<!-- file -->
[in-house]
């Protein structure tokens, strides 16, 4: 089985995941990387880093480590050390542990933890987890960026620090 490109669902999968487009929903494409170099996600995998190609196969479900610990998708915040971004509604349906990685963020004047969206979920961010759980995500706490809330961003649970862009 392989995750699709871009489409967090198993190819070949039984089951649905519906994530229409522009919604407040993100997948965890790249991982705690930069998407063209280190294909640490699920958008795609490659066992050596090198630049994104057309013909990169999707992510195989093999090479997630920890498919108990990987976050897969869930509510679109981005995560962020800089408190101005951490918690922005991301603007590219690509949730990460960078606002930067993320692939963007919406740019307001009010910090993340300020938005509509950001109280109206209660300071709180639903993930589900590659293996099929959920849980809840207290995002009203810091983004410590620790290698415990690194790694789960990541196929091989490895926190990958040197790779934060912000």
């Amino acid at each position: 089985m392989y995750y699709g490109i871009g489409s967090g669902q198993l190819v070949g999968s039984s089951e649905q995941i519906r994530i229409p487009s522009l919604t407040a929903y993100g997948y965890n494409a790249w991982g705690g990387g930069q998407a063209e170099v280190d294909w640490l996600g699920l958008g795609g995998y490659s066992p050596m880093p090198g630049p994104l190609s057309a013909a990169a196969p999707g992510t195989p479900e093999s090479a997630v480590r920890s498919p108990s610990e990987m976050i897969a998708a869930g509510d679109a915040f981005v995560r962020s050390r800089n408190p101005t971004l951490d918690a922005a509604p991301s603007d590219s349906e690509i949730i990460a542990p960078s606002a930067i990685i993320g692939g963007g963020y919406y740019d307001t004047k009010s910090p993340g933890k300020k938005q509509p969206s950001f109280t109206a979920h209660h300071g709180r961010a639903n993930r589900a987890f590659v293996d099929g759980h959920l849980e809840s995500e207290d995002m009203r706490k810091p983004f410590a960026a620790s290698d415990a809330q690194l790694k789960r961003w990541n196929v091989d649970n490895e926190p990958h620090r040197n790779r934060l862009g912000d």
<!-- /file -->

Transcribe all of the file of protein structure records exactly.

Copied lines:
[in-house]
């Protein structure tokens, strides 16, 4: 089985995941990387880093480590050390542990933890987890960026620090 490109669902999968487009929903494409170099996600995998190609196969479900610990998708915040971004509604349906990685963020004047969206979920961010759980995500706490809330961003649970862009 392989995750699709871009489409967090198993190819070949039984089951649905519906994530229409522009919604407040993100997948965890790249991982705690930069998407063209280190294909640490699920958008795609490659066992050596090198630049994104057309013909990169999707992510195989093999090479997630920890498919108990990987976050897969869930509510679109981005995560962020800089408190101005951490918690922005991301603007590219690509949730990460960078606002930067993320692939963007919406740019307001009010910090993340300020938005509509950001109280109206209660300071709180639903993930589900590659293996099929959920849980809840207290995002009203810091983004410590620790290698415990690194790694789960990541196929091989490895926190990958040197790779934060912000």
């Amino acid at each position: 089985m392989y995750y699709g490109i871009g489409s967090g669902q198993l190819v070949g999968s039984s089951e649905q995941i519906r994530i229409p487009s522009l919604t407040a929903y993100g997948y965890n494409a790249w991982g705690g990387g930069q998407a063209e170099v280190d294909w640490l996600g699920l958008g795609g995998y490659s066992p050596m880093p090198g630049p994104l190609s057309a013909a990169a196969p999707g992510t195989p479900e093999s090479a997630v480590r920890s498919p108990s610990e990987m976050i897969a998708a869930g509510d679109a915040f981005v995560r962020s050390r800089n408190p101005t971004l951490d918690a922005a509604p991301s603007d590219s349906e690509i949730i990460a542990p960078s606002a930067i990685i993320g692939g963007g963020y919406y740019d307001t004047k009010s910090p993340g933890k300020k938005q509509p969206s950001f109280t109206a979920h209660h300071g709180r961010a639903n993930r589900a987890f590659v293996d099929g759980h959920l849980e809840s995500e207290d995002m009203r706490k810091p983004f410590a960026a620790s290698d415990a809330q690194l790694k789960r961003w990541n196929v091989d649970n490895e926190p990958h620090r040197n790779r934060l862009g912000d």